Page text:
The private schools have better facilities in education. However, graduates from governmental universities have better chances when it comes to internship, practice in general hospitals and job opportunities after graduation. There is a syndicate for all dentists which regulate the work in dental clinics in association with ministry of health. For dental clinicians to practice, they should be enrolled in the dental syndicate. Dentists complete a 5-year-study course plus 1 year of practice in their dental school or general hospitals in the country. Most governmental dental schools give degrees of Bachelor, Master's degree & PhD in all dental fields. However, obtaining a chance for postgraduate studies in the field of orthodontics is somehow difficult according to many of Egypt general dental practitioners.

Getting There for Dental Care

It is possible to get to Egypt by land, but most visitors fly in. The best airfares are available in low season, November through March, excluding Christmas and New Year, which counts as high season along with June, July and August. Flights on weekends can cost more than on weekdays; prices quoted below are for the cheapest round trip midweek including tax. Many have restrictions such as fixed dates, and may require advance booking.

Egypt is well served by international airlines that fly direct from around the world, including multiple routes operated by its national carrier, EgyptAir. British Airways offers direct flights from the UK. The main international airports are Cairo International Airport (CAI) is Egypt's the main entry point, served by most international carriers, Burg al-Arab Airport (HBE) in Alexandria mostly receives flights from Middle Eastern and North African cities, Hurghada International Airport (HRG) receives mainly charter international flights, Luxor International Airport (LXR), very few international direct flights; EgyptAir flies direct from London Heathrow Airport (LHR), Marsa Alam International Airport (RMF) Served by a handful of charter flights from European destinations, Sharm el-Sheikh International Airport (SSH), Although historically an excellent Egypt entry point for travelers looking for low-cost fares – served by a number of European budget airlines – since late 2015's Metrojet Flight 9268 disaster, most direct international services have been suspended.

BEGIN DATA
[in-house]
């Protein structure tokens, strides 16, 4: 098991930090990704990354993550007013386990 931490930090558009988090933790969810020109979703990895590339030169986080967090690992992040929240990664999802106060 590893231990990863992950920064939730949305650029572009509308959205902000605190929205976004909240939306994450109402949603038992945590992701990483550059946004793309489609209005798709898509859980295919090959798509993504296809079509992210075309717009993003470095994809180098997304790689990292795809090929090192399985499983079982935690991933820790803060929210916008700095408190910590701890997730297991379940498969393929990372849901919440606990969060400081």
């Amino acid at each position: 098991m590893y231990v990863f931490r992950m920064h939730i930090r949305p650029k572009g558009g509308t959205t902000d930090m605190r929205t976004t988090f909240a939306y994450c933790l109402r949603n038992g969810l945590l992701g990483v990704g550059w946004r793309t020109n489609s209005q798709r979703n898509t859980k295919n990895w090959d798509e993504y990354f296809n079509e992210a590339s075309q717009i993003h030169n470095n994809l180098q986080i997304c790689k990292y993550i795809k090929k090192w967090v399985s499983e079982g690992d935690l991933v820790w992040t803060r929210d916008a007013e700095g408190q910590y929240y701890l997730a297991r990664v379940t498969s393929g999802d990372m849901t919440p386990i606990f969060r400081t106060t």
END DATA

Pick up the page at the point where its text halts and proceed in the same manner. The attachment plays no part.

EgyptAir is the national carrier and a member of Star Alliance. Ticket prices are usually exceptionally good value. No alcohol is served on flights. Its international fleet is in good shape and air marshals are present on every flight.

Egypt, which is bordered by Sudan in the south, Libya to the west, Israel and the Gaza strip to the east and the Mediterranean Sea to the north, is not easily accessed by road and bureaucracy at border points can prevent entry by both car drivers and coaches.

Visitor Highlights

Home of the ancient Pharaohs, Egypt is a dazzling destination of temples and tombs that wow all who visit. It's not all historic treasures though. With vast tracts of desert, superb scuba diving, and the famed Nile River there's something for everyone here. Beach lovers head to the Sinai to soak up the sun, while archaeology fans will have a field day in Luxor. Cairo is the megalopolis that can't be beaten for city slickers, while Siwa oasis and the southern town of Aswan offer a slice of the slow pace of the countryside. Egypt has so much for travelers to see and do; it's the perfect country for a mix of activities combining culture, adventure, and relaxation.

Egypt has plenty of swimming opportunities on the beaches along the Mediterranean and Red Sea coasts. Diving and snorkeling are the most popular activities in Egypt, where the underwater life comes in a variety of colors and shapes. Cairo is a city of 19th century buildings, modern art and sculpture as well as Pharaonic sites and pyramids.

 

 

 

REFERENCES

https://en.wikipedia.org/wiki/Egypt

https://en.wikipedia.org/wiki/Telecommunications_in_Egypt

https://www.quora.com/How-many-people-will-speak-English-in-Egypt-Should-I-learn-Arabic

http://www.classbase.com/Countries/egypt/Education-System

https://en.wikipedia.org/wiki/Education_in_Egypt

http://mindonmed.com/2011/04/medical-school-in-egypt.html

https://en.wikipedia.org/wiki/Dentistry_throughout_the_world#Egypt

https://www.roughguides.com/destinations/africa/egypt/getting/

http://www.worldtravelguide.net/egypt/travel-by

http://www.lonelyplanet.com/egypt/transport/getting-there-away/flights

http://www.planetware.com/tourist-attractions/egypt-egy.htm

http://www.planetware.com/egypt-tourism-vacations-egy.htm